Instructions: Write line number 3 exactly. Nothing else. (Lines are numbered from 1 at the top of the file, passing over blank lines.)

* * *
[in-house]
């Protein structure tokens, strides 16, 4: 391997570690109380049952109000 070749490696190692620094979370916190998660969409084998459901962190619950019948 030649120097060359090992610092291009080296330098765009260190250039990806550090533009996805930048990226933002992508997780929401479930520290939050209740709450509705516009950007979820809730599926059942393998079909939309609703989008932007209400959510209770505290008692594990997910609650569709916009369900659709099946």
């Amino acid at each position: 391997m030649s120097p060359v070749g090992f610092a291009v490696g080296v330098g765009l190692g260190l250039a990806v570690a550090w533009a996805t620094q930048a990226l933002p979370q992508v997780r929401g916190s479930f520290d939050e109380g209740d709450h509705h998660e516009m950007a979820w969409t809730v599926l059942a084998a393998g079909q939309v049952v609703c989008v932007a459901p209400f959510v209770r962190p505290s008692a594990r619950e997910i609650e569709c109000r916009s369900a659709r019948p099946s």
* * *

């Amino acid at each position: 391997m030649s120097p060359v070749g090992f610092a291009v490696g080296v330098g765009l190692g260190l250039a990806v570690a550090w533009a996805t620094q930048a990226l933002p979370q992508v997780r929401g916190s479930f520290d939050e109380g209740d709450h509705h998660e516009m950007a979820w969409t809730v599926l059942a084998a393998g079909q939309v049952v609703c989008v932007a459901p209400f959510v209770r962190p505290s008692a594990r619950e997910i609650e569709c109000r916009s369900a659709r019948p099946s």